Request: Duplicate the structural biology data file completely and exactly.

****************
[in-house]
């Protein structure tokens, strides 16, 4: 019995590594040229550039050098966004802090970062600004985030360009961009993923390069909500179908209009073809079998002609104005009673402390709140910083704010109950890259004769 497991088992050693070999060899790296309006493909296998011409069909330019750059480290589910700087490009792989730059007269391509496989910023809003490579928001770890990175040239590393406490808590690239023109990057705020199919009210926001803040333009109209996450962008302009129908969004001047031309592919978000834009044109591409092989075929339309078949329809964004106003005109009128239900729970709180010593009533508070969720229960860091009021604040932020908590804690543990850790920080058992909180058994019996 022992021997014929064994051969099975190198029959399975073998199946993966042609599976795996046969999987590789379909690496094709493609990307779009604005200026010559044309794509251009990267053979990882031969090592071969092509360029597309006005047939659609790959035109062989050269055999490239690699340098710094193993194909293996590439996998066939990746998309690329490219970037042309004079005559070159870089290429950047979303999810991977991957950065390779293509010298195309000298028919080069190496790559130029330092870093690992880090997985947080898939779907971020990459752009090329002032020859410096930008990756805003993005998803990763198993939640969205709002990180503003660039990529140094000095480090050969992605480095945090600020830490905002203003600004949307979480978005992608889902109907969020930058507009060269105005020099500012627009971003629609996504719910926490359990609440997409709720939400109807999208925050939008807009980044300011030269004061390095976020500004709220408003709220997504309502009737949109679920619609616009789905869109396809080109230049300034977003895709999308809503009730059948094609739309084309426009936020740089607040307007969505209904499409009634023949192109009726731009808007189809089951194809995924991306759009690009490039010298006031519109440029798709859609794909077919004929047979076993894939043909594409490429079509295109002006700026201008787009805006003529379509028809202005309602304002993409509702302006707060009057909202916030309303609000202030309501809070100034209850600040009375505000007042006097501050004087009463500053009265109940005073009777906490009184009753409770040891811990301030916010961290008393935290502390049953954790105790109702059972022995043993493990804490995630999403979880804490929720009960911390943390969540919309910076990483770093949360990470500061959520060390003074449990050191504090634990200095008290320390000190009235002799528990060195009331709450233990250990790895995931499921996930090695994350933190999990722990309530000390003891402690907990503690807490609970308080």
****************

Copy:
[in-house]
């Protein structure tokens, strides 16, 4: 019995590594040229550039050098966004802090970062600004985030360009961009993923390069909500179908209009073809079998002609104005009673402390709140910083704010109950890259004769 497991088992050693070999060899790296309006493909296998011409069909330019750059480290589910700087490009792989730059007269391509496989910023809003490579928001770890990175040239590393406490808590690239023109990057705020199919009210926001803040333009109209996450962008302009129908969004001047031309592919978000834009044109591409092989075929339309078949329809964004106003005109009128239900729970709180010593009533508070969720229960860091009021604040932020908590804690543990850790920080058992909180058994019996 022992021997014929064994051969099975190198029959399975073998199946993966042609599976795996046969999987590789379909690496094709493609990307779009604005200026010559044309794509251009990267053979990882031969090592071969092509360029597309006005047939659609790959035109062989050269055999490239690699340098710094193993194909293996590439996998066939990746998309690329490219970037042309004079005559070159870089290429950047979303999810991977991957950065390779293509010298195309000298028919080069190496790559130029330092870093690992880090997985947080898939779907971020990459752009090329002032020859410096930008990756805003993005998803990763198993939640969205709002990180503003660039990529140094000095480090050969992605480095945090600020830490905002203003600004949307979480978005992608889902109907969020930058507009060269105005020099500012627009971003629609996504719910926490359990609440997409709720939400109807999208925050939008807009980044300011030269004061390095976020500004709220408003709220997504309502009737949109679920619609616009789905869109396809080109230049300034977003895709999308809503009730059948094609739309084309426009936020740089607040307007969505209904499409009634023949192109009726731009808007189809089951194809995924991306759009690009490039010298006031519109440029798709859609794909077919004929047979076993894939043909594409490429079509295109002006700026201008787009805006003529379509028809202005309602304002993409509702302006707060009057909202916030309303609000202030309501809070100034209850600040009375505000007042006097501050004087009463500053009265109940005073009777906490009184009753409770040891811990301030916010961290008393935290502390049953954790105790109702059972022995043993493990804490995630999403979880804490929720009960911390943390969540919309910076990483770093949360990470500061959520060390003074449990050191504090634990200095008290320390000190009235002799528990060195009331709450233990250990790895995931499921996930090695994350933190999990722990309530000390003891402690907990503690807490609970308080």